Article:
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Discrete Dynamics in Nature and Society
Volume 2017, Article ID 2890814, 15 pages
Research Article

Simulation-Based Dynamic Passenger Flow Assignment Modelling for a Schedule-Based Transit Network

1School of Traffic and Transportation, Beijing Jiaotong University, No. 3 Shangyuancun, Haidian District, Beijing 100044, China
2College of Engineering and Applied Science, University of Cincinnati, 2600 Clifton Avenue, Cincinnati, OH 45220, USA

Correspondence should be addressed to Xiangming Yao; nc.ude.utjb@mxoay

Received 7 October 2016; Revised 9 January 2017; Accepted 19 January 2017; Published 13 February 2017

Academic Editor: Ricardo López-Ruiz

Copyright © 2017 Xiangming Yao et al. This is an open access article distributed under the Creative Commons Attribution License, which permits unrestricted use, distribution, and reproduction in any medium, provided the original work is properly cited.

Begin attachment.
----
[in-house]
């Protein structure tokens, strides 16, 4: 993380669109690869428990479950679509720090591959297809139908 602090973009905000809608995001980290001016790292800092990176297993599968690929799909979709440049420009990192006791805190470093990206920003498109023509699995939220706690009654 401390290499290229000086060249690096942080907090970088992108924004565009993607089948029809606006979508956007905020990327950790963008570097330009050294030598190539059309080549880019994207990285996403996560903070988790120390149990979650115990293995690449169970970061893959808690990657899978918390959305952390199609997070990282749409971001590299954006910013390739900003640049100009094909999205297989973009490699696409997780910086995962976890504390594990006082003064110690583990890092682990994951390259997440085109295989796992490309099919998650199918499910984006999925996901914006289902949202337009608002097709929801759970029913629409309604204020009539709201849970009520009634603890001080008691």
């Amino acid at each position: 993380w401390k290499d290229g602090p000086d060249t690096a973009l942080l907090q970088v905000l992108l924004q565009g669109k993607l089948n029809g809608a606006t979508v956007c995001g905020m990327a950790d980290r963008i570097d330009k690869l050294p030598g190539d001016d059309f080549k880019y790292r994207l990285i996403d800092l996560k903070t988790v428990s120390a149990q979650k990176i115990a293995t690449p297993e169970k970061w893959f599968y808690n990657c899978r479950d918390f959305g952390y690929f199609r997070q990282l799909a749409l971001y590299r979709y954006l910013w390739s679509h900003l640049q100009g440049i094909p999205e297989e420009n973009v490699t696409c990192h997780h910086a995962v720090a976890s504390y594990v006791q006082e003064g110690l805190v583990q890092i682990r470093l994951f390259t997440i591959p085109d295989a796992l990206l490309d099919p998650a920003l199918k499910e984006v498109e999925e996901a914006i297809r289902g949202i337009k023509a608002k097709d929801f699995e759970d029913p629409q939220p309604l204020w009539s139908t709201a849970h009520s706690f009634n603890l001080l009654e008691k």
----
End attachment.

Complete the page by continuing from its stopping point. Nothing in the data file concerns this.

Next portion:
The online operation management and the offline policy evaluation in complex transit networks require an effective dynamic traffic assignment (DTA) method that can capture the temporal-spatial nature of traffic flows. The objective of this work is to propose a simulation-based dynamic passenger assignment framework and models for such applications in the context of schedule-based rail transit systems. In the simulation framework, travellers are regarded as individual agents who are able to obtain complete information on the current traffic conditions. A combined route selection model integrated with pretrip route selection and entrip route switch is established for achieving the dynamic network flow equilibrium status. The train agent is operated strictly with the timetable and its capacity limitation is considered. A continuous time-driven simulator based on the proposed framework and models is developed, whose performance is illustrated through a large-scale network of Beijing subway. The results indicate that more than 0.8 million individual passengers and thousands of trains can be simulated simultaneously at a speed ten times faster than real time. This study provides an efficient approach to analyze the dynamic demand-supply relationship for large schedule-based transit networks.